Coach Candyman

Almost daily at 3 p.m., Jeremy Drexler trades titles. For a few hours, instead of being The Candyman he becomes The Coach. He runs drills with the football team. He practices three-pointers with the girls’ basketball team. And he pitches batting practice for the baseball team.

The hours he spends working with high school athletes are among his favorite hours of the week.

“I really love it,” he says. “I’ve been coaching for a long time. I did some junior high teams right away when I graduated from high school and have just worked my way up. Now, I’ve been an assistant coach on all three teams—football, basketball and baseball.”

His goal, he says, is to earn a head coaching position someday, preferably for the basketball or baseball teams. And definitely, he says, at New Ulm Cathedral High School, where he himself was once a three-sport athlete. “That’s really the only place I want to coach,” he says. “I love it there. I love the people there.”

Drexler makes regular visits to his alma mater even when he’s not coaching: the school is one of his customers. “I fill their candy machines,” he says.

Well Adjusted Lifestyle

Every day is different for The Candyman. Jeremy Drexler has a different route each day, each one carefully mapped out to be as efficient as possible.

Mondays, for example, start with an early morning stop to fill the vending machines at the Vogel Fieldhouse in New Ulm. Then he drives up to the hospital to replenish the supply of candy and chips at the gift shop. Next comes a stop by the Liquor Mart, where he leaves a fresh batch of cigarettes before heading out to fill several small vending machines in town. By early afternoon, he’s made his way to New Ulm’s downtown, where he stops to service several bars.

On Tuesdays, he drives down to Mankato to make his weekly pickup from Hermel, the candy and snack distributor from whom he gets most of his product. Once his trailer is loaded, he drives back toward New Ulm, making several stops in Nicollet, Courtland and Cambria along the way.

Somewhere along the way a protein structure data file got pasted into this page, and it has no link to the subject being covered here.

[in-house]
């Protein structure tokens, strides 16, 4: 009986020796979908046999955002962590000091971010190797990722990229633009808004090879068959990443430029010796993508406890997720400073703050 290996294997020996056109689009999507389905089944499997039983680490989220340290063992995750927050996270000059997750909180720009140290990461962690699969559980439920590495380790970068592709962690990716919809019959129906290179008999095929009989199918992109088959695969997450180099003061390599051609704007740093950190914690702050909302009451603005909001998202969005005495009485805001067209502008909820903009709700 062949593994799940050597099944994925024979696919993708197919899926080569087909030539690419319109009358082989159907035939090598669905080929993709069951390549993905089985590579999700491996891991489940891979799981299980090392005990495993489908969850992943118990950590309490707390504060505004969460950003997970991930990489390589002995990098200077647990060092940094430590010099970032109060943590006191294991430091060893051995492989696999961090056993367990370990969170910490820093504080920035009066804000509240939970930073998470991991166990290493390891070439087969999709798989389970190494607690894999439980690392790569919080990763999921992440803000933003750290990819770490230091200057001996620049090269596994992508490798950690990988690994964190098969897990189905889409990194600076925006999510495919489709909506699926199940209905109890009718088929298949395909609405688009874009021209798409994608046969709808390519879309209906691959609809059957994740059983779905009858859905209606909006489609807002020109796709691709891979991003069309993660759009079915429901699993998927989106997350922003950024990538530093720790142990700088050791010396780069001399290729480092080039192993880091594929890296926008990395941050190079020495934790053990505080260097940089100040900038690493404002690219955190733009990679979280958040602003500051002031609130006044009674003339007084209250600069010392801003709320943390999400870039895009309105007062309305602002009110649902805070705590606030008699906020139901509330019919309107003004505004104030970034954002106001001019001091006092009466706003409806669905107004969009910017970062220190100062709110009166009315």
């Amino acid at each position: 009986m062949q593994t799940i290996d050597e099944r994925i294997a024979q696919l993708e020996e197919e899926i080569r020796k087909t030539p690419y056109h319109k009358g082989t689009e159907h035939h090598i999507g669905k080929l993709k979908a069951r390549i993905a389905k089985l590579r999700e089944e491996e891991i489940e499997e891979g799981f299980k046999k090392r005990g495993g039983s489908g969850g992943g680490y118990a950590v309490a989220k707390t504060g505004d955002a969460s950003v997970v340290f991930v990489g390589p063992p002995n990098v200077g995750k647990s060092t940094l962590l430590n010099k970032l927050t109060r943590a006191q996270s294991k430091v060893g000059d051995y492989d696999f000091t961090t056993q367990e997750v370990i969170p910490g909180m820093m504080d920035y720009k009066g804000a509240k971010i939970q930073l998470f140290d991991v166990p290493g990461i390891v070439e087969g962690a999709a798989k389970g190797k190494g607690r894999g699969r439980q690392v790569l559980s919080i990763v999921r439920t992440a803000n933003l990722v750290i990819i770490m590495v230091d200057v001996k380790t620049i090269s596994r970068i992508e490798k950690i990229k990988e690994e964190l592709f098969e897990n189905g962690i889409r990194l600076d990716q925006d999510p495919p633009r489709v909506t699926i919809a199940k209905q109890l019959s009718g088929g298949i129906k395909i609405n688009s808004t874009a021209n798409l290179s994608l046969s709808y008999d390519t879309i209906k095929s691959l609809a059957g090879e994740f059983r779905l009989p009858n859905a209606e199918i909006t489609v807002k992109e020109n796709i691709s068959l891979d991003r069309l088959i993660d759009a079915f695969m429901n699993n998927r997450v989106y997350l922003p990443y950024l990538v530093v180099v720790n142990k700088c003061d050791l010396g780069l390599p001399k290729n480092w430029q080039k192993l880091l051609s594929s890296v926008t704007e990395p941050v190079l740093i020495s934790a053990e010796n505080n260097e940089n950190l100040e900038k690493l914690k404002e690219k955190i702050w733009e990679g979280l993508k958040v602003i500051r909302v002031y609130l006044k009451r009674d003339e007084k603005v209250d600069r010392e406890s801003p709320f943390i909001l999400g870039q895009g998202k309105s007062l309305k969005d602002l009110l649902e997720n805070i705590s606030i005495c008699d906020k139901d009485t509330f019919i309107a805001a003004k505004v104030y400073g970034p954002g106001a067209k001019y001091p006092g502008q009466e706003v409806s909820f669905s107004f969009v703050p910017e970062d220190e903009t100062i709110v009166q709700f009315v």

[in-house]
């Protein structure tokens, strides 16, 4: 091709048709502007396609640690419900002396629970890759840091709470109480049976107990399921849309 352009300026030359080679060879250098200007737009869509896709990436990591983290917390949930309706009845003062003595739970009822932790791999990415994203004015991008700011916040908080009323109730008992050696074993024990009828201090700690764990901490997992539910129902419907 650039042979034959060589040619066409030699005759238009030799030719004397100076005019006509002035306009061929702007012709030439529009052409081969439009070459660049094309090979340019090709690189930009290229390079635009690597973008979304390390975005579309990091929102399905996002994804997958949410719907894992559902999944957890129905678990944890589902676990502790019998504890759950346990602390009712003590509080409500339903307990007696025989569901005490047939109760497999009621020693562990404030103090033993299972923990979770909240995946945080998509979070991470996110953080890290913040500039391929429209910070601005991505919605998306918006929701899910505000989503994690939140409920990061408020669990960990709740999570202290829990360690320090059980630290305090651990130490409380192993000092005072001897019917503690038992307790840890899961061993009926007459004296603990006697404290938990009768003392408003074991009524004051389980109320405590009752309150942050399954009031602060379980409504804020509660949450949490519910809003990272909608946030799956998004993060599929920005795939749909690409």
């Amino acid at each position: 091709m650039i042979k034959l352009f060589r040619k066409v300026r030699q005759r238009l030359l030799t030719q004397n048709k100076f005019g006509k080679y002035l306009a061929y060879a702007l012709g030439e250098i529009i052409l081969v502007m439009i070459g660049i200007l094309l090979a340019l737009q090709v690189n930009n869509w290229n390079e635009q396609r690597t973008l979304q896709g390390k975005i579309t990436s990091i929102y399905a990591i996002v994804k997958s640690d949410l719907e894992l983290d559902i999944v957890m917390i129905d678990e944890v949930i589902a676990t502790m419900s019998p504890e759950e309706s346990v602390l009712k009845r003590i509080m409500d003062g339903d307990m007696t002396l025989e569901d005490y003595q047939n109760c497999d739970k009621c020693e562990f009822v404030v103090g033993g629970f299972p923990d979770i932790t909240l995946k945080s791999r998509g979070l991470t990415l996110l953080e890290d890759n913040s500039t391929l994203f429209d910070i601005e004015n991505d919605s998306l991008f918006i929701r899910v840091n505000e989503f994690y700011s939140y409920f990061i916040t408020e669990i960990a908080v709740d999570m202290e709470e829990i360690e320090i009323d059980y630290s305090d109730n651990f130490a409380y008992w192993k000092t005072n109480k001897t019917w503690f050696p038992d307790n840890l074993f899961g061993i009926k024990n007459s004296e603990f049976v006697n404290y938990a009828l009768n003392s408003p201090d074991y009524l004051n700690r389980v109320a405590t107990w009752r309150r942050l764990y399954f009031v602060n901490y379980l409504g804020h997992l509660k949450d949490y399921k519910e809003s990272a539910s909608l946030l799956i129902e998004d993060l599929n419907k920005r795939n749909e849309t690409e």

On Wednesdays and Thursdays, he circles around the city, restocking concession stands at ballparks, filling candy machines in company breakrooms, and dropping off snack foods and munchies at small-town bars.

Fridays, he says, are slow days. He stays at the shop to catch up on paperwork and organize for the coming week. Hermel makes a delivery, which he arranges on the shelves of the shop and in the back of his trailer. And then, sometimes, he has time to check in with his chiropractor.

“This job can be hard on the knees and the back,” Drexler admits. “It all depends on if you do it right. You have to lift with your legs. But sometimes I forget. So I see my chiropractor every now and then.”

Tacos In A Bag

Jeremy Drexler sells lots of Doritos. If there’s one thing he can count on, it’s calls all year long for cases and cases of individual bags of Doritos. And he knows why. “Tacos in a bag,” he says knowingly. “Everyone wants tacos in a bag.”

He’s right. Tacos in a bag are simple, delicious and the perfect refreshment for almost any large gathering. All you need is taco meat, lettuce, tomatoes and shredded cheese—and, of course, Doritos. Crush the chips, open the bag and load in the toppings. The whole thing is eaten out of the bag.

“They’re so simple,” Drexler says. “All you need is a fork and a napkin. That’s it. I get a lot of calls for Doritos.”

© 2006 Connect Business Magazine. All Rights Reserved.

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Sara Gilbert Frederick

A freelance writer from Mankato.

3 thoughts on “The Candyman

  • Avatar
    August 9, 2009 at 11:15 am
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    I love to read small business success stories. It seems like there are so many opportunities out there to build success through your own small business. Good for Jeremy that he is able to find something that he enjoys doing and make a living from it.

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    November 22, 2009 at 11:04 am
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    A real nice feature about the snack business! My father in Fairmont, Mn did it for a number years as Chris Sales. I have subscribed to your magazine as a result. Thanks